Delay discounting is a measure of how patient you are. And it’s more or less a preference thing. Whether you’re more patient or less (within a range) doesn’t mean you’re smarter or dumber, sexier or douchier. It just is.

The point is that everyone’s got a different outlook on how willing they are to wait for a payoff. And, as a corollary, how much risk they’re willing to take on to try to get the payoff as fast as possible.

Think of a racecar driver heading into the final lap of a race. Her fuel gauge is worthless because she’s nearly out of gas. Does she have enough fuel to finish the race without hitting the pits? She’s in the lead, so she knows if she’s got the fuel, she’ll win. But there’s a chance she’ll sputter out just short. If she refuels, her time will be slower; she won’t win; she’ll probably come in 3rd. What does she do? Her payout, etc. depends upon her willingness to be patient/refuel (and finish slower but guarantee placing) versus her willingness to chance a win and maybe come in last.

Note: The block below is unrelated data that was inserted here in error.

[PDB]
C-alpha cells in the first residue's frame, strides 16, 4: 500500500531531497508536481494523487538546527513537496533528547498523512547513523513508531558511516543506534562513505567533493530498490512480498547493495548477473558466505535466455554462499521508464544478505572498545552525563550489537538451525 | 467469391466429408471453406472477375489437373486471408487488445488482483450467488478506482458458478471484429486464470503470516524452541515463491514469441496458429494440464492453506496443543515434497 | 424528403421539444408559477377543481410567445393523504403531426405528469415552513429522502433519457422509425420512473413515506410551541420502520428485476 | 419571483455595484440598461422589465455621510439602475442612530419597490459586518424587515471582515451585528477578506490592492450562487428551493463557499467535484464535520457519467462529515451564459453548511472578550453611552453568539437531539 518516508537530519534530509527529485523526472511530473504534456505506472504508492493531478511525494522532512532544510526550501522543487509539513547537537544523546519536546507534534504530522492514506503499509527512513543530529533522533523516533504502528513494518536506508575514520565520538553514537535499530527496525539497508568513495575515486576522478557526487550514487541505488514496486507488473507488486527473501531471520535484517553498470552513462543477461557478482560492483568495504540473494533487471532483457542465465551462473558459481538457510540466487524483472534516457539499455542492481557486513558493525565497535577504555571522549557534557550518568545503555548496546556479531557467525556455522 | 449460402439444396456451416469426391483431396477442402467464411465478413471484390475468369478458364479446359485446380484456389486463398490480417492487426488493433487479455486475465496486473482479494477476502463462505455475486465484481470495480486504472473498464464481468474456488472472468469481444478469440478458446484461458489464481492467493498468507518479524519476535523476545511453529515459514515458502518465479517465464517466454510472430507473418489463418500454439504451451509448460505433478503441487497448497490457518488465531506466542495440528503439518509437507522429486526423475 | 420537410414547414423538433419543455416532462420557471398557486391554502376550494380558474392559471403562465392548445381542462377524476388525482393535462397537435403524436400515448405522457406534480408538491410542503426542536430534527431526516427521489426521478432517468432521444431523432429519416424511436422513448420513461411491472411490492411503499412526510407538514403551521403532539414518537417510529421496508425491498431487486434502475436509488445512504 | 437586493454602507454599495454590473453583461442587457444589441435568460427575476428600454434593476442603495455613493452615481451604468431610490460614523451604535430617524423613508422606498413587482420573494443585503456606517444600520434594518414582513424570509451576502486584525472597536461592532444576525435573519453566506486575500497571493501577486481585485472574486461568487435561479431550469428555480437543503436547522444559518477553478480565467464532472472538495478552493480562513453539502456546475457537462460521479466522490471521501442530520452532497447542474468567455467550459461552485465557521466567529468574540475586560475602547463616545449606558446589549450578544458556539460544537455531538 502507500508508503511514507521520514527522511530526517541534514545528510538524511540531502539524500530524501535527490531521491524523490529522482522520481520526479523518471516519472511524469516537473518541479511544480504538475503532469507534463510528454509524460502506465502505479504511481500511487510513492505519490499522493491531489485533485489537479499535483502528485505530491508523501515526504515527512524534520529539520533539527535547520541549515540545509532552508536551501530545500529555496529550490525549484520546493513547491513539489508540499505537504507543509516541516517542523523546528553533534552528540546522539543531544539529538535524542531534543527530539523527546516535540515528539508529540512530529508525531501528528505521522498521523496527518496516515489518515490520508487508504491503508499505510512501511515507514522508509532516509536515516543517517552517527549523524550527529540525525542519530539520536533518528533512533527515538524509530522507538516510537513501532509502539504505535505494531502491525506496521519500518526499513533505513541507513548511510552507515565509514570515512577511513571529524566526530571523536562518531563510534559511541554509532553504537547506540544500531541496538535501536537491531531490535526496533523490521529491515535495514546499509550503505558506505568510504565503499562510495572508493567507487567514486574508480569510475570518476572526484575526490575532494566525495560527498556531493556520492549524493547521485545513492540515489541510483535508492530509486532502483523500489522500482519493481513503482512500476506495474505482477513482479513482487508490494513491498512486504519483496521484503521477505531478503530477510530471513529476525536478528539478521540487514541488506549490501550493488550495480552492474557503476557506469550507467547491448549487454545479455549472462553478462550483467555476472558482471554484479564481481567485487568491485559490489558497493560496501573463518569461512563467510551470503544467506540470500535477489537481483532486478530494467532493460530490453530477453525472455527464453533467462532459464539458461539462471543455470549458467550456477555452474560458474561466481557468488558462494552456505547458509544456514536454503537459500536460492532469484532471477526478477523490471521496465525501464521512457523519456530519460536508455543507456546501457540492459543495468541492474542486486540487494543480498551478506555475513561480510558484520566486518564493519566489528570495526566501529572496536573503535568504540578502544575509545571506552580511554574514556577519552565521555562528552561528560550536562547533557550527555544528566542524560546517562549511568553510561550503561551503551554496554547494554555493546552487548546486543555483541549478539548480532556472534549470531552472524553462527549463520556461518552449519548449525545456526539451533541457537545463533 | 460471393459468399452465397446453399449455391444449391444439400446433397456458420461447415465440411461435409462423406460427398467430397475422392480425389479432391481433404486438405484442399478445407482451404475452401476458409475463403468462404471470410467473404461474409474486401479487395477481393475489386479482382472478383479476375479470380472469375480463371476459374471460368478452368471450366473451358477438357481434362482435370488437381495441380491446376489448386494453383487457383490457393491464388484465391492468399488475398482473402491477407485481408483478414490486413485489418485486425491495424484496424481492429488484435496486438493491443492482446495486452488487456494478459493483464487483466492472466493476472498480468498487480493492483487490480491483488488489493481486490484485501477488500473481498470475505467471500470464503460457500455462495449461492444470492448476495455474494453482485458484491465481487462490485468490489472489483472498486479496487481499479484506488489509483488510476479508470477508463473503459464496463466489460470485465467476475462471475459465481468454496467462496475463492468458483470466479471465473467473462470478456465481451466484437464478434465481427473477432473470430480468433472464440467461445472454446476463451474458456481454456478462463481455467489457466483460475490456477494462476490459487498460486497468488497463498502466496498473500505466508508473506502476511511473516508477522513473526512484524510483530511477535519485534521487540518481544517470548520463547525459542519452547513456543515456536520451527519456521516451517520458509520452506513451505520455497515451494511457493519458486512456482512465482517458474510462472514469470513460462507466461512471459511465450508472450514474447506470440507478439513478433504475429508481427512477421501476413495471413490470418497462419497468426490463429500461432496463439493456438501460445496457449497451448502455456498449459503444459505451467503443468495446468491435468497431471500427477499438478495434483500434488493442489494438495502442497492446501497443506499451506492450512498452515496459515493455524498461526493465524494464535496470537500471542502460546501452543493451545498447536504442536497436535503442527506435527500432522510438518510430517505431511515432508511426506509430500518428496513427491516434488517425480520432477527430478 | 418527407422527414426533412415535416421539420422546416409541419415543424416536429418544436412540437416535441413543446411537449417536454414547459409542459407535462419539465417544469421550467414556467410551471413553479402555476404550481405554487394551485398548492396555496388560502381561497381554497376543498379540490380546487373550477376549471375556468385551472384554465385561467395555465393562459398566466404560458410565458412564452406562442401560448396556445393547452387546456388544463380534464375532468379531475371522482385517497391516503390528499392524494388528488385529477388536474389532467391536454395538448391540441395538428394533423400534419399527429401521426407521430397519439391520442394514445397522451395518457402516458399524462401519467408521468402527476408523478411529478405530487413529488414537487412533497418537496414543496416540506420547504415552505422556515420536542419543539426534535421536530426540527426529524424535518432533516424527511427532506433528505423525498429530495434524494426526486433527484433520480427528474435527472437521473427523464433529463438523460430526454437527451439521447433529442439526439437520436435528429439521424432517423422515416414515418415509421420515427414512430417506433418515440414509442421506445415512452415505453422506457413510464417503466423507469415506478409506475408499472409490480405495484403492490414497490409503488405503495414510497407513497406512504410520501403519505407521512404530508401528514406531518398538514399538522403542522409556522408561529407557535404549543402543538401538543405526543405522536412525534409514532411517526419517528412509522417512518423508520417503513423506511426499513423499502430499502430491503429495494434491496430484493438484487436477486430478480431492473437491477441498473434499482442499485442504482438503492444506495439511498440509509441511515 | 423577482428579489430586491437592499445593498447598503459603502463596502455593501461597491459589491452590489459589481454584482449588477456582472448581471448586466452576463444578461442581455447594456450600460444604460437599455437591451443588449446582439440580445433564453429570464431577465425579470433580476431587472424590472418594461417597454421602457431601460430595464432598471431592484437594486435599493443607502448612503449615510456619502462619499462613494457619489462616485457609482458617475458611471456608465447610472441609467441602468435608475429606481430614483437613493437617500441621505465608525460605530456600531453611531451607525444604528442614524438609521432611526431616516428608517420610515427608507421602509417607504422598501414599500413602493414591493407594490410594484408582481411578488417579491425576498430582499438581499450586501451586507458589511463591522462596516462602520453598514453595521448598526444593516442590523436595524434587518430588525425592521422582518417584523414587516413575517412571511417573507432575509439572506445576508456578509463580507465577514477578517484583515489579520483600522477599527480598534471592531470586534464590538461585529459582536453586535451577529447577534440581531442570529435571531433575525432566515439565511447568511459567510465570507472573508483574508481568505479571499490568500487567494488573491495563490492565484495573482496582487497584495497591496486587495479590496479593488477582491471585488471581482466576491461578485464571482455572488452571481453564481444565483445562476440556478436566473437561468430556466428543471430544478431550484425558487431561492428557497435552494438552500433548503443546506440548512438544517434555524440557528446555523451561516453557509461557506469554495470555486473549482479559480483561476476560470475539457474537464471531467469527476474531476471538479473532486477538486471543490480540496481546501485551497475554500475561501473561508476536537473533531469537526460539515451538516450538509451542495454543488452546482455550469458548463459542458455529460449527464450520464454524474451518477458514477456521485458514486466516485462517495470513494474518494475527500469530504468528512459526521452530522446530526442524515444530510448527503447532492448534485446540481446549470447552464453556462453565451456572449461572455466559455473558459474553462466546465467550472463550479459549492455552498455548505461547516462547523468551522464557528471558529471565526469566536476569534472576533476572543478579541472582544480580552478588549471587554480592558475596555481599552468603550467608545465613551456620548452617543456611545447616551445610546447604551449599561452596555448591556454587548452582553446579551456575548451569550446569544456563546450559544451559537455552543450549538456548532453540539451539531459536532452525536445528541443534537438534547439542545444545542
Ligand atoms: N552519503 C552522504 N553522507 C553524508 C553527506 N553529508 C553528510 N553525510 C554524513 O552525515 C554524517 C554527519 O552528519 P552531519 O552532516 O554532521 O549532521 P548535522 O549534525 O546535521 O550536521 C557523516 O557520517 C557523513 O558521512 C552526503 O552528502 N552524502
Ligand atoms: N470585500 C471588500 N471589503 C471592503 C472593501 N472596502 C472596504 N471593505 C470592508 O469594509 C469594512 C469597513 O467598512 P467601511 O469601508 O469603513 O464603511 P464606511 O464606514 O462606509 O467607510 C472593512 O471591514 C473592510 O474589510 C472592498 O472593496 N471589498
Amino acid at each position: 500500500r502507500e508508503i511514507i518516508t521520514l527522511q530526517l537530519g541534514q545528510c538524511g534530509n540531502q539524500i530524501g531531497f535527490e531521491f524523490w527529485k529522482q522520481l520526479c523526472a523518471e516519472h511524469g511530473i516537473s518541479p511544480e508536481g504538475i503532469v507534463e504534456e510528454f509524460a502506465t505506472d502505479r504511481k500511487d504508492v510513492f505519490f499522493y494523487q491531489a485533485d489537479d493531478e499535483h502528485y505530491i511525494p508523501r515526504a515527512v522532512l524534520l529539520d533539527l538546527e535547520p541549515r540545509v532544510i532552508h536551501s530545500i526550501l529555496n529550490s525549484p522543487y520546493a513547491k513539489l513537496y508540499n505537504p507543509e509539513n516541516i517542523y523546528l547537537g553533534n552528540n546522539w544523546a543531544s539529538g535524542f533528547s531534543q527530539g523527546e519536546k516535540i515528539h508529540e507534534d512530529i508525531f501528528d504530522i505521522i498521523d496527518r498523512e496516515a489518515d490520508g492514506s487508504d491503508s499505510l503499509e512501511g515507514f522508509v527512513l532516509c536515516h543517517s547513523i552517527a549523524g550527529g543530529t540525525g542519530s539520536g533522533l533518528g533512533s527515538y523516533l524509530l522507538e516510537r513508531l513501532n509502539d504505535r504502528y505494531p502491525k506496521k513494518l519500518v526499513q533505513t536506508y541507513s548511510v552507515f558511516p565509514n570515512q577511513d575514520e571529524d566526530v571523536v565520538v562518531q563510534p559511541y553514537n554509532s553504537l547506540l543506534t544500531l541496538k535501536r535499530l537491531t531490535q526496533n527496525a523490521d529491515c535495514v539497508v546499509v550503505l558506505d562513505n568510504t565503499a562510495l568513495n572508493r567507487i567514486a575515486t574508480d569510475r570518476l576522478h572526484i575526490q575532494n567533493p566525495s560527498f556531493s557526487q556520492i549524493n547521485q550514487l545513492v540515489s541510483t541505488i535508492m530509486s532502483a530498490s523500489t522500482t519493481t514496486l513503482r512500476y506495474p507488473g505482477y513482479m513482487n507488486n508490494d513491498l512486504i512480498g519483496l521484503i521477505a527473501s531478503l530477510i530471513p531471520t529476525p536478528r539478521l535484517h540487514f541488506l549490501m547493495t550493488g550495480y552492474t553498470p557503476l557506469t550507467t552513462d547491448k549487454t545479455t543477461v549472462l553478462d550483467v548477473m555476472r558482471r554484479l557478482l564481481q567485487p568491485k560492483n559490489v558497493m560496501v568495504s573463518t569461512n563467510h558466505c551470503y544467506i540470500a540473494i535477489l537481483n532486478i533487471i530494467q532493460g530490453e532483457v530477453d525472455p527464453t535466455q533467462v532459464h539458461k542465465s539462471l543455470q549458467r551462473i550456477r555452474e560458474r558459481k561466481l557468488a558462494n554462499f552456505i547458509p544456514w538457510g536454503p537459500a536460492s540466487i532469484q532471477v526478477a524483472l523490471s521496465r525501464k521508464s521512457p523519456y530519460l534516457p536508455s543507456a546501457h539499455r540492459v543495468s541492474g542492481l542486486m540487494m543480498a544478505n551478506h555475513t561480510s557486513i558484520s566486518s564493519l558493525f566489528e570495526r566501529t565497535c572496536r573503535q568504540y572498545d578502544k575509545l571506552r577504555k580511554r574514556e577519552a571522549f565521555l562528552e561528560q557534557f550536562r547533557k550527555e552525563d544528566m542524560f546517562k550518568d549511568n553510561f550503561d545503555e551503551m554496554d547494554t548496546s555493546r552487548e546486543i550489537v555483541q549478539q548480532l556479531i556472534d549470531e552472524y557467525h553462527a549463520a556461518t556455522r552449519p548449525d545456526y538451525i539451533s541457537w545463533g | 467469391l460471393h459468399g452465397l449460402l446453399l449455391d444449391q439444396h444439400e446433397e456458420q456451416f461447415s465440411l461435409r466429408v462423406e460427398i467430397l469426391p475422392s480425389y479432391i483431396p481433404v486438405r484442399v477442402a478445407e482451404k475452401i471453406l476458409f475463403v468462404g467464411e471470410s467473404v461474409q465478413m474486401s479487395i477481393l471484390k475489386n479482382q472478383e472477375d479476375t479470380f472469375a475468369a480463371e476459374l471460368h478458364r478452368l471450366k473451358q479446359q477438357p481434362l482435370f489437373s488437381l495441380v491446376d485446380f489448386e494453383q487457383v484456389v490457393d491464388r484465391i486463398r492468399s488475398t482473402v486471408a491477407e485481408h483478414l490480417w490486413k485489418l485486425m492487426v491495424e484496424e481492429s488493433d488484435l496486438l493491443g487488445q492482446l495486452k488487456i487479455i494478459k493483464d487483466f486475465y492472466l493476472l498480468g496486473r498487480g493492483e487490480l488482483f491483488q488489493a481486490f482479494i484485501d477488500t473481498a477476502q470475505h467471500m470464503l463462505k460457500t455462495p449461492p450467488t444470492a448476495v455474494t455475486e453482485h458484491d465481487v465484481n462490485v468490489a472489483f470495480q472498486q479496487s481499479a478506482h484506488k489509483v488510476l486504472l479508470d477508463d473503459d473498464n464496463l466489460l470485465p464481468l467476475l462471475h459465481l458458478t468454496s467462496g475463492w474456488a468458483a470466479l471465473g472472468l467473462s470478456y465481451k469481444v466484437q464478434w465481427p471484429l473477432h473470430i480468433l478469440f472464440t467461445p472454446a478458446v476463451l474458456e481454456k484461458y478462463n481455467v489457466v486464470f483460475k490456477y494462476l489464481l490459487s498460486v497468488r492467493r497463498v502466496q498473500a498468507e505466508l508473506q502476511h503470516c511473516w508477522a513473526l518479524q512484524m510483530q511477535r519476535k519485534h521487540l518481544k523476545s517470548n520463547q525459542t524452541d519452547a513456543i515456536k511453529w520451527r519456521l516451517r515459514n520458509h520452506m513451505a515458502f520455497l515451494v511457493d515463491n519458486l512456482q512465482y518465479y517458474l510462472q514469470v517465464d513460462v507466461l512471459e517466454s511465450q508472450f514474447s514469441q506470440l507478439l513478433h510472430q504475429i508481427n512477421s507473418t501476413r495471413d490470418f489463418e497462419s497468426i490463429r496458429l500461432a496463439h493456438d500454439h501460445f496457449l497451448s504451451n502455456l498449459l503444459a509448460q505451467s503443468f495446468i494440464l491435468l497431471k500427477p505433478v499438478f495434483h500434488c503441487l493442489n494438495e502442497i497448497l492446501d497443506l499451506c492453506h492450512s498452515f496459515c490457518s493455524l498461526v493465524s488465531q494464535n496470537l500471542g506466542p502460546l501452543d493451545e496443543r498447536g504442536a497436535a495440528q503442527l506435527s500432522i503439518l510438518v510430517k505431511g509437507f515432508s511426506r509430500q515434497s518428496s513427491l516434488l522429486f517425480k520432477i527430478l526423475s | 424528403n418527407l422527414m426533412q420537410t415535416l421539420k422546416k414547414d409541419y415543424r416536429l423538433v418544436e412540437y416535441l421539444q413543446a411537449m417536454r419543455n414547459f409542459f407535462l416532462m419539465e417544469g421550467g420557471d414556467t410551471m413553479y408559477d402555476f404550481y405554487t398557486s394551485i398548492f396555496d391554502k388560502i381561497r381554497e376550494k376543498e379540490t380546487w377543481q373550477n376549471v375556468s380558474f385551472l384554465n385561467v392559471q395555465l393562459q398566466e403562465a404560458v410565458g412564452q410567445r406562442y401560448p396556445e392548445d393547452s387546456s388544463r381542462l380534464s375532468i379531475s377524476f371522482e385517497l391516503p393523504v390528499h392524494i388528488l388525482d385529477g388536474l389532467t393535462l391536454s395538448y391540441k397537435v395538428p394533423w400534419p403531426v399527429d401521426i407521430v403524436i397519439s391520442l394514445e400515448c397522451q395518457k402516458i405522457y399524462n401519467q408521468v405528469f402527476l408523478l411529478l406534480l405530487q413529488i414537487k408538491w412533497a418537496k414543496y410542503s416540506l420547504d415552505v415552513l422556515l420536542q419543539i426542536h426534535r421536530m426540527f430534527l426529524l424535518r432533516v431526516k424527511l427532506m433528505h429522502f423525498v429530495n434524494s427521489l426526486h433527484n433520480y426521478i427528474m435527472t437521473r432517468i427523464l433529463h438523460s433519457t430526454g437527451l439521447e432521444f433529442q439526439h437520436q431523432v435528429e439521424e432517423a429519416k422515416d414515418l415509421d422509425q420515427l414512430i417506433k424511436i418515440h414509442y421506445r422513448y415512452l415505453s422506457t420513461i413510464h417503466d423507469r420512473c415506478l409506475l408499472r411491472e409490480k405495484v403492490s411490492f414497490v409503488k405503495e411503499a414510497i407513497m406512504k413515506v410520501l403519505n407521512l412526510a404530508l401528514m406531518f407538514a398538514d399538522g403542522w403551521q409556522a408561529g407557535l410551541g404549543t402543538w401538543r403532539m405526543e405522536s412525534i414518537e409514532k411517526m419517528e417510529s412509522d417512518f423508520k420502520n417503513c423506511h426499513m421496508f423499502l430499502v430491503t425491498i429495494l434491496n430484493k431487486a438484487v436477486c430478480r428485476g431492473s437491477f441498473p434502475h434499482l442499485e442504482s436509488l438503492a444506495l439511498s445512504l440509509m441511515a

To which you say, “All this sounds a lot like that ‘style-based’ investing you bashed earlier, FL. What gives?”

To an extent you’re right since delay discounting consideration involves preference. But our delay discounting inquiry doesn’t focus on how you feel about action in the market (i.e., whether you worry when the market dips). Instead, it focuses on how patient you are with regard to retirement or financial independence. They’re very different questions since delay discounting really is asking not how comfortable you are with investment risk; it’s asking how comfortable you are in your current working/non-FI circumstances.

Here’s how delay discounting considerations impact Pups, Foxes and Coyotes: